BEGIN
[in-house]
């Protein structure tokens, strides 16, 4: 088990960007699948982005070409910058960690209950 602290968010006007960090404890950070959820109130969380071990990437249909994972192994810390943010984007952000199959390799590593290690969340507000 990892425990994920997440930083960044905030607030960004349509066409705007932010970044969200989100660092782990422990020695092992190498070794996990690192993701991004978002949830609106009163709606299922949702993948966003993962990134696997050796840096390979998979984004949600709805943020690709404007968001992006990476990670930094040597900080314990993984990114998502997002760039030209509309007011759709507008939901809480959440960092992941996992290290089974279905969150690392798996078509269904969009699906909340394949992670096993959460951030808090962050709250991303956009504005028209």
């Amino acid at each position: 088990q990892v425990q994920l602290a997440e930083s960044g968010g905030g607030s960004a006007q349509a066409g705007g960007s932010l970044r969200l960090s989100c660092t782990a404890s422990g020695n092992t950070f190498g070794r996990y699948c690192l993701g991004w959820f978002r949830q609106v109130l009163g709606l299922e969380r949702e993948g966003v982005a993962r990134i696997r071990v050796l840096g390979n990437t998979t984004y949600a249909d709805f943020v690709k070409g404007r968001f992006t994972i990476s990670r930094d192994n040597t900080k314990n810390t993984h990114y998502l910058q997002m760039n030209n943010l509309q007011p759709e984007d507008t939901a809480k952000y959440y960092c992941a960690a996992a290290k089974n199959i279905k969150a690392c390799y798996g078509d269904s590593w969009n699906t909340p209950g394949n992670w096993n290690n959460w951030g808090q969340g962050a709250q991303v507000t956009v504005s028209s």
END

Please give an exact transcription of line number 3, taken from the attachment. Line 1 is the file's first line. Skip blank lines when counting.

């Amino acid at each position: 088990q990892v425990q994920l602290a997440e930083s960044g968010g905030g607030s960004a006007q349509a066409g705007g960007s932010l970044r969200l960090s989100c660092t782990a404890s422990g020695n092992t950070f190498g070794r996990y699948c690192l993701g991004w959820f978002r949830q609106v109130l009163g709606l299922e969380r949702e993948g966003v982005a993962r990134i696997r071990v050796l840096g390979n990437t998979t984004y949600a249909d709805f943020v690709k070409g404007r968001f992006t994972i990476s990670r930094d192994n040597t900080k314990n810390t993984h990114y998502l910058q997002m760039n030209n943010l509309q007011p759709e984007d507008t939901a809480k952000y959440y960092c992941a960690a996992a290290k089974n199959i279905k969150a690392c390799y798996g078509d269904s590593w969009n699906t909340p209950g394949n992670w096993n290690n959460w951030g808090q969340g962050a709250q991303v507000t956009v504005s028209s």